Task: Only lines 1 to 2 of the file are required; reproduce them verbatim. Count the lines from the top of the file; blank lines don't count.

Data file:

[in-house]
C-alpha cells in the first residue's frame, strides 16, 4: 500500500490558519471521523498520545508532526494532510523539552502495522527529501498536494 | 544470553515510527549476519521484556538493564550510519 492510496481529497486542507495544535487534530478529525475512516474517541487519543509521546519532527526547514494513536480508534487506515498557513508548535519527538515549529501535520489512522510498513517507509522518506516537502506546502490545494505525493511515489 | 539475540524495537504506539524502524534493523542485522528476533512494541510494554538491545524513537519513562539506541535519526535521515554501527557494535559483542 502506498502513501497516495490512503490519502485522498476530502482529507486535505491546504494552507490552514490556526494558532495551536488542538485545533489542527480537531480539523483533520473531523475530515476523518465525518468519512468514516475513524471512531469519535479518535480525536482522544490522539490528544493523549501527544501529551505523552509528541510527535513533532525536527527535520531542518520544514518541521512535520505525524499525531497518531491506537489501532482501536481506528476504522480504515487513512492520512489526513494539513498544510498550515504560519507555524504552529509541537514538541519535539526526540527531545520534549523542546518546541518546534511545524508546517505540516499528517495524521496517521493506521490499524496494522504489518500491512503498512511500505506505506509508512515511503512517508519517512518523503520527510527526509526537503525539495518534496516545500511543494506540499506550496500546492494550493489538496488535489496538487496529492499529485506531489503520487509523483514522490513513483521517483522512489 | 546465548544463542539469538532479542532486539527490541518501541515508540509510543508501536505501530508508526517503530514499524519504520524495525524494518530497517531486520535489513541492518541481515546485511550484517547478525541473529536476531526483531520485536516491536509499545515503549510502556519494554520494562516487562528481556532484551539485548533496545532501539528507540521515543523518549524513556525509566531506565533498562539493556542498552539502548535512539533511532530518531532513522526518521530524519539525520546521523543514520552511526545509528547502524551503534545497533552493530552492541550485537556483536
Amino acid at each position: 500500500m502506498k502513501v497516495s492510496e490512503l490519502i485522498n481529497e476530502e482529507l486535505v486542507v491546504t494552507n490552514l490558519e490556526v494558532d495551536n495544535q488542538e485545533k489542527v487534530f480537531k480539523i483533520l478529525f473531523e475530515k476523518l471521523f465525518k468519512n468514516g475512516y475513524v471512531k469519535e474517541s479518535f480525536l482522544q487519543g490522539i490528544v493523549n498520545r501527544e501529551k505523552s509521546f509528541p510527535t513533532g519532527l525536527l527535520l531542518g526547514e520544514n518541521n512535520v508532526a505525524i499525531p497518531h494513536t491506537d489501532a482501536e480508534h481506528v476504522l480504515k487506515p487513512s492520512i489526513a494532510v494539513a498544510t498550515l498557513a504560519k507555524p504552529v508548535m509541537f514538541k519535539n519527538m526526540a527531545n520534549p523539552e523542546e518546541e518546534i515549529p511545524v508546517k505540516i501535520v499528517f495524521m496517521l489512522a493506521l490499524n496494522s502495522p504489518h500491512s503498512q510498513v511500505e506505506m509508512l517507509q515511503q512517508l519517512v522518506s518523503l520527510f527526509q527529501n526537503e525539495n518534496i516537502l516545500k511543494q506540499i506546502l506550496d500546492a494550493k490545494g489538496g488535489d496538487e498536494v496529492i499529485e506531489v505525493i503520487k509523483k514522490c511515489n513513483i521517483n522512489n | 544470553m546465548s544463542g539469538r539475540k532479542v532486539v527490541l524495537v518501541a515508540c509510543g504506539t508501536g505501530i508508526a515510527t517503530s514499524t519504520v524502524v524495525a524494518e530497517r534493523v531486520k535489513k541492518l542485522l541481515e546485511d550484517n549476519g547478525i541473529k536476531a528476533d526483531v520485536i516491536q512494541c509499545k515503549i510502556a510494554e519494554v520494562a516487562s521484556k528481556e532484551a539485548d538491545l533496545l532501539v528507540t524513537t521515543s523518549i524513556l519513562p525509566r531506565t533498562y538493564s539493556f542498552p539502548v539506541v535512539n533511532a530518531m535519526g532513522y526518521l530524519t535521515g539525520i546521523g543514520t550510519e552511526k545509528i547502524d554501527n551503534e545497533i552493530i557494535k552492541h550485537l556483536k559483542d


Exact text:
[in-house]
C-alpha cells in the first residue's frame, strides 16, 4: 500500500490558519471521523498520545508532526494532510523539552502495522527529501498536494 | 544470553515510527549476519521484556538493564550510519 492510496481529497486542507495544535487534530478529525475512516474517541487519543509521546519532527526547514494513536480508534487506515498557513508548535519527538515549529501535520489512522510498513517507509522518506516537502506546502490545494505525493511515489 | 539475540524495537504506539524502524534493523542485522528476533512494541510494554538491545524513537519513562539506541535519526535521515554501527557494535559483542 502506498502513501497516495490512503490519502485522498476530502482529507486535505491546504494552507490552514490556526494558532495551536488542538485545533489542527480537531480539523483533520473531523475530515476523518465525518468519512468514516475513524471512531469519535479518535480525536482522544490522539490528544493523549501527544501529551505523552509528541510527535513533532525536527527535520531542518520544514518541521512535520505525524499525531497518531491506537489501532482501536481506528476504522480504515487513512492520512489526513494539513498544510498550515504560519507555524504552529509541537514538541519535539526526540527531545520534549523542546518546541518546534511545524508546517505540516499528517495524521496517521493506521490499524496494522504489518500491512503498512511500505506505506509508512515511503512517508519517512518523503520527510527526509526537503525539495518534496516545500511543494506540499506550496500546492494550493489538496488535489496538487496529492499529485506531489503520487509523483514522490513513483521517483522512489 | 546465548544463542539469538532479542532486539527490541518501541515508540509510543508501536505501530508508526517503530514499524519504520524495525524494518530497517531486520535489513541492518541481515546485511550484517547478525541473529536476531526483531520485536516491536509499545515503549510502556519494554520494562516487562528481556532484551539485548533496545532501539528507540521515543523518549524513556525509566531506565533498562539493556542498552539502548535512539533511532530518531532513522526518521530524519539525520546521523543514520552511526545509528547502524551503534545497533552493530552492541550485537556483536